Now out on parole, Toffee is given an opportunity as a gardener for a rich, white lawyer Goddard. Ishmael with his jailhouse, gang tattoos and his ghetto stink and dirty clothes is viewed disdainfully by Goddard’s black housekeeper. Goddard’s 6 year old daughter is more engaging, gradually befriending Ishmael, over-coming her shyness to confide that she is being abused by her father – abuse that the housekeeper is trying to exploit for her own advantage.

Ishmael tries to help Cindy without resorting to the violence of his past. This admirable aim is quickly compromised and his redemption can only be realised in the eyes of a little girl, and by recourse to his previous behaviour.

Overall I really enjoyed it. It moved quickly as a well-written 100-odd page book/novella should. There were no major surprises, I felt as the tale unfolded. So whilst there was an element of predictability about the outcome, as soon as the abuse became apparent I enjoyed it nonetheless. Not quite as much as I enjoyed his full length work though.

4 from 5

I bought this on Amazon earlier this year.


Tuesday 16 April 2013



The first novel in a trilogy that has become the defining account of the unsolved 1986 assassination of Swedish Prime Minister Olaf Palme - an event that still haunts the collective Swedish memory.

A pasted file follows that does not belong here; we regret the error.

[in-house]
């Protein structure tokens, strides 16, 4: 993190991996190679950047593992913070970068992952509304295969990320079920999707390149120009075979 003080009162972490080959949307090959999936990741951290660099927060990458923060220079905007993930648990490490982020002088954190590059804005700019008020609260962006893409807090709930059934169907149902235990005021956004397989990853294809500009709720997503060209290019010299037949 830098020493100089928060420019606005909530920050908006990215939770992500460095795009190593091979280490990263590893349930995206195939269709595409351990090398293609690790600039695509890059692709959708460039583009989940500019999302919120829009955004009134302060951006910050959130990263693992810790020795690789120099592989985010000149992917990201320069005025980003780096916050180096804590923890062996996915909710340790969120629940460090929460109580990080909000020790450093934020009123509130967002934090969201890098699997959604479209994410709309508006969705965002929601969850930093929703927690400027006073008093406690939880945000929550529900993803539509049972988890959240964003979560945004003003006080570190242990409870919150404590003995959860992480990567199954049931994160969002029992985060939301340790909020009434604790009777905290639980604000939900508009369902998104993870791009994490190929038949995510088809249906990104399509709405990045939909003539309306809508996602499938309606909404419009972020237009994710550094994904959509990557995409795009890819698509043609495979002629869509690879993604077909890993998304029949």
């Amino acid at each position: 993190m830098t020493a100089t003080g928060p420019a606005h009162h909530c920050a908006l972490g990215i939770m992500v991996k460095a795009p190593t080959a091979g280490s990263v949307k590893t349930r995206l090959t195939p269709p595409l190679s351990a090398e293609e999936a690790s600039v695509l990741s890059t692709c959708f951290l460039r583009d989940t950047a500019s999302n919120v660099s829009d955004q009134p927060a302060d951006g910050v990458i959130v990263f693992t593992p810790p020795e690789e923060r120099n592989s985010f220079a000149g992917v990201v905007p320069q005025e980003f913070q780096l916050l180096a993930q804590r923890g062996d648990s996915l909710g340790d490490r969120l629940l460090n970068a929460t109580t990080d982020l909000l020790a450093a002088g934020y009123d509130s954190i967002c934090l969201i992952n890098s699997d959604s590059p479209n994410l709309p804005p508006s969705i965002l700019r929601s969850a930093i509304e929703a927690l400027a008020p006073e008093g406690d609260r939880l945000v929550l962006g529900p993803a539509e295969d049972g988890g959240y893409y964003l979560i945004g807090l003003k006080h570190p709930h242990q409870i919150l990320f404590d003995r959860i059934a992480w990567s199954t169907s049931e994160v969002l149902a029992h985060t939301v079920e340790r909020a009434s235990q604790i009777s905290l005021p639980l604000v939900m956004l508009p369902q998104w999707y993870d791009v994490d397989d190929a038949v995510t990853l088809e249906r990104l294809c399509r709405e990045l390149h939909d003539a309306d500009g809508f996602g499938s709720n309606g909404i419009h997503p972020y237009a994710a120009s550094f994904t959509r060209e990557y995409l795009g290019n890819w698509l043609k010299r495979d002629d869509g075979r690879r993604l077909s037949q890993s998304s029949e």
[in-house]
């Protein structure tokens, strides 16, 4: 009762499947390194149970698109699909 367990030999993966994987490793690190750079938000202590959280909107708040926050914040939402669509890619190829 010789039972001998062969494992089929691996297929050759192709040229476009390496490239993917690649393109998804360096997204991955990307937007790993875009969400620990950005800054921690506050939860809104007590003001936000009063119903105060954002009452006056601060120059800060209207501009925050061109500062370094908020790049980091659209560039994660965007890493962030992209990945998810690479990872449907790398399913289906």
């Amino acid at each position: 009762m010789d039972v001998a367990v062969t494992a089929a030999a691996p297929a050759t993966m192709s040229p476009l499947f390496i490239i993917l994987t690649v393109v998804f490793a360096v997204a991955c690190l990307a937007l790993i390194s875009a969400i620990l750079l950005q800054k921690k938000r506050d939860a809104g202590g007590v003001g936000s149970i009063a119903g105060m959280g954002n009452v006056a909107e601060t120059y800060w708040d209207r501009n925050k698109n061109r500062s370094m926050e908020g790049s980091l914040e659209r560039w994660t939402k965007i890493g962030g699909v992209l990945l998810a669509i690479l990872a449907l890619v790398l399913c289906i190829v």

Beginning with the death of an unknown American citizen in Stockholm, Leif G.W. Persson slowly unravels the complex web of international espionage, greed, sheer incompetence, and work by a poorly constructed Swedish intelligence force that in this fiction leads to the murder of the prime minister. Between Summer's Longing and Winter's End is a riveting insider's combination of black satire, thriller, psychological drama, and police procedural about the biggest police investigation in recorded history.

I have been looking forward to reading this author ever since Sarah’s excellent Crimepieces blog reviewed his latest book to appear in the UK, Linda, As In The Linda Murder. With “Linda” not available, I had to settle for this book which was ordered up from my local library. As this book has been regarded in some quarters as “one of the best Swedish crime novels of all time” (Expressen), I wasn’t too down-hearted at starting here.

Well, what was the verdict on Persson’s 640 page magnum opus?